From 30th April, the EC is introducing new mobile roaming caps that will further reduce the cost of using a mobile in the EU. But uSwitch warns that Brits are still at risk of higher bills.
Using a mobile phone in EU countries will cost Brits less from the end of this month, as the European Commission (EC) reduces mobile roaming charges further by introducing lower caps on charges for calls, texts and data. However, price comparison and switching service uSwitch.com says people still need to keep a close eye on the new charges to avoid getting caught out, as over a quarter (27%) incorrectly believe it does not cost extra to use a mobile in other EU countries.
The cost for Brits making and receiving calls in the EU has dropped substantially since 2007, with charges set to be abolished completely in June 2017. The new caps, introduced on the 30th April 2016, restrict mobile providers to charging a maximum of the domestic price plus €0.05 per minute for a call, €0.02 to send a text and €0.05 per MB of data used.
But despite falling roaming charges, more than six in 10 (62%) UK mobile customers are still afraid to use handsets in other EU countries for fear of bill shock when they return home – and 34% don’t use mobile phones abroad full stop.
Commenting on the upcoming changes to EU mobile roaming caps, Ernest Doku, telecoms expert at uSwitch.com, says: “Waiting until June 2017 for EU roaming to incur no additional cost is both frustrating and confusing for mobile users. But there is a silver lining – this should be the final price drop before roaming charges are abolished in the EU for good.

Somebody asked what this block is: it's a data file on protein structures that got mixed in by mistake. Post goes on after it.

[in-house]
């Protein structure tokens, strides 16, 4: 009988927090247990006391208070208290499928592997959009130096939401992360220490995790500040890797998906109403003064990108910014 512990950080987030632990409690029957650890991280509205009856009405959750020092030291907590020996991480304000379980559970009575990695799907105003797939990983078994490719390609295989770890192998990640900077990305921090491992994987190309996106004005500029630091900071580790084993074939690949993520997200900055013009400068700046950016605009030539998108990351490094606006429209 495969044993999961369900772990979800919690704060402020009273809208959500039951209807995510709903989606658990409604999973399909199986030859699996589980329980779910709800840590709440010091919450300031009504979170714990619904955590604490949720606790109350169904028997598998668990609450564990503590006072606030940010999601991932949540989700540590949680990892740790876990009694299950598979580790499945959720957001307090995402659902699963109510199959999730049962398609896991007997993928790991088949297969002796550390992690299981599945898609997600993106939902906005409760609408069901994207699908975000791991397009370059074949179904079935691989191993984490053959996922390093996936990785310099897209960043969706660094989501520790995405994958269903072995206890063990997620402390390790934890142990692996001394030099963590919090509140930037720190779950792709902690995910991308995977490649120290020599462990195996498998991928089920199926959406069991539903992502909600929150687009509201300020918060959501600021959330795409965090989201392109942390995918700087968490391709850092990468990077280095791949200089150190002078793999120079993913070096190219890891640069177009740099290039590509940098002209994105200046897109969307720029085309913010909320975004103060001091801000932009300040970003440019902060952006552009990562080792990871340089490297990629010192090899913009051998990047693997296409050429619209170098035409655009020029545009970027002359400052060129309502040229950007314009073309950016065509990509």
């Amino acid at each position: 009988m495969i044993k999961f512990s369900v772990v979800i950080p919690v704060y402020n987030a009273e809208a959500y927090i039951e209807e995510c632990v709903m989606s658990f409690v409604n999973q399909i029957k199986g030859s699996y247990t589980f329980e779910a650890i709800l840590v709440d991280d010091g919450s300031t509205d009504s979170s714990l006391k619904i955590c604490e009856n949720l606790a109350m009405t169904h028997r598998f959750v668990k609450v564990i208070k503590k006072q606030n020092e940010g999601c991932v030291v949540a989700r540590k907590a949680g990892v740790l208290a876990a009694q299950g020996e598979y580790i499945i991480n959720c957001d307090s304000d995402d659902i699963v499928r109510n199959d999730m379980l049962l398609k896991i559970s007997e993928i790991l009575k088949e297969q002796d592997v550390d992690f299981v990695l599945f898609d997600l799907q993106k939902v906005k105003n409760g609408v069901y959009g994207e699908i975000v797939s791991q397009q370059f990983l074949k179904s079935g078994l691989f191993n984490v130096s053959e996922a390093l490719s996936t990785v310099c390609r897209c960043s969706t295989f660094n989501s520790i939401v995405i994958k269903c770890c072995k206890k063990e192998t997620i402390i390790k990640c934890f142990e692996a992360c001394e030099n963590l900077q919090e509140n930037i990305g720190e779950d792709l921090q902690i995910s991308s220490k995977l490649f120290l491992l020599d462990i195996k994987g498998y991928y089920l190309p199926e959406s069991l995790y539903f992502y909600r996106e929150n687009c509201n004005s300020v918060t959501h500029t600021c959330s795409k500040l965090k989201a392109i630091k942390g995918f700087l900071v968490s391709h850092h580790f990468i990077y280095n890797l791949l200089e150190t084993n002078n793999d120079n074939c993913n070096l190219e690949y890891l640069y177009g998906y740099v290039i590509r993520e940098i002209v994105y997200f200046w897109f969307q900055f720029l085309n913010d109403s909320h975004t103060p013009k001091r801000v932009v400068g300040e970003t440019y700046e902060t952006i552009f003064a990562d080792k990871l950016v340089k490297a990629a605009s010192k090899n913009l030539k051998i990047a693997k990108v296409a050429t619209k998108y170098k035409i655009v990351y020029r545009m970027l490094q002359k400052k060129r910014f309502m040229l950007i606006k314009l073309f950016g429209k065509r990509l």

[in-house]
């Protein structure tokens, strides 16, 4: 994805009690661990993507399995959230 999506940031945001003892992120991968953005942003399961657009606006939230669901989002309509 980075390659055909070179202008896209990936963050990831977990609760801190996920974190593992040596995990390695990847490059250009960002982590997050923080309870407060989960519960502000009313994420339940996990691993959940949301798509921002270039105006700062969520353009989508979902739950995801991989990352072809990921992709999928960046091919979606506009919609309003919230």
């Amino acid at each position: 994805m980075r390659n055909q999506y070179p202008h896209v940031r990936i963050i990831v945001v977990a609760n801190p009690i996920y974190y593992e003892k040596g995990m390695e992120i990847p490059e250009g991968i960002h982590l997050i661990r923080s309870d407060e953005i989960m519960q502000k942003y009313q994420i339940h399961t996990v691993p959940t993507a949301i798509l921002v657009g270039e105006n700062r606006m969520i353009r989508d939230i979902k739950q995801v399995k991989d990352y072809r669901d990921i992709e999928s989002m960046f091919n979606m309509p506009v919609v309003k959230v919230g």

“These price drops are especially good news for any Brits planning a summer trip to the Continent – and football fans heading to France for the Euros, too – but until EU roaming charges are fully abolished consumers should still be aware of the pitfalls.
“For example, a £40 cap applied by networks and designed to protect mobile users from bill shock only covers charges for data, and not calls or text messages. Our research reveals that more than a quarter of mobile customers who know about the £40 cap are completely unaware of this.
“Although some networks are going above and beyond to make sure roaming is affordable, like Three’s Feel At Home and iD’s TakeAway plan, networks across the board could do more to reduce consumer vulnerability to additional charges.
“We’d like to see more transparency in the form of real-time updates on out of tariff charges and reminder notifications after users have opted out of automatic caps.
“Of course, the EC’s caps don’t protect anyone travelling outside the EU. This is where mobile networks need to focus their attentions next, as the fear of sky-high roaming bills further afield certainly isn’t an irrational one. More than one in ten (11%) customers who’ve been outside the EU in the past year have received a higher than normal bill – averaging £103.”
The table below shows how prices for mobile roaming in the EU have dropped since 2007 (excluding VAT):
|Date of price change||30th Aug||30th Aug||1st Jul||1st Jul||1st Jul||1st Jul||1st Jul||1st Jul||30th April||15th Jun|
|Call (per min)||€0.49||€0.46||€0.43||€0.39||€0.35||€0.29||€0.24||€0.19||€0.05||€0.00|
|Incoming call (per min)||€0.24||€0.22||€0.19||€0.15||€0.11||€0.08||€0.07||€0.05||€0.0114||€0.00|
|Text||not regulated||not regulated||€0.11||€0.11||€0.11||€0.09||€0.08||€0.06||€0.02||€0.00|
|Data (per MB)||not regulated||not regulated||not regulated||not regulated||not regulated||€0.70||€0.45||€0.20||€0.05||€0.00|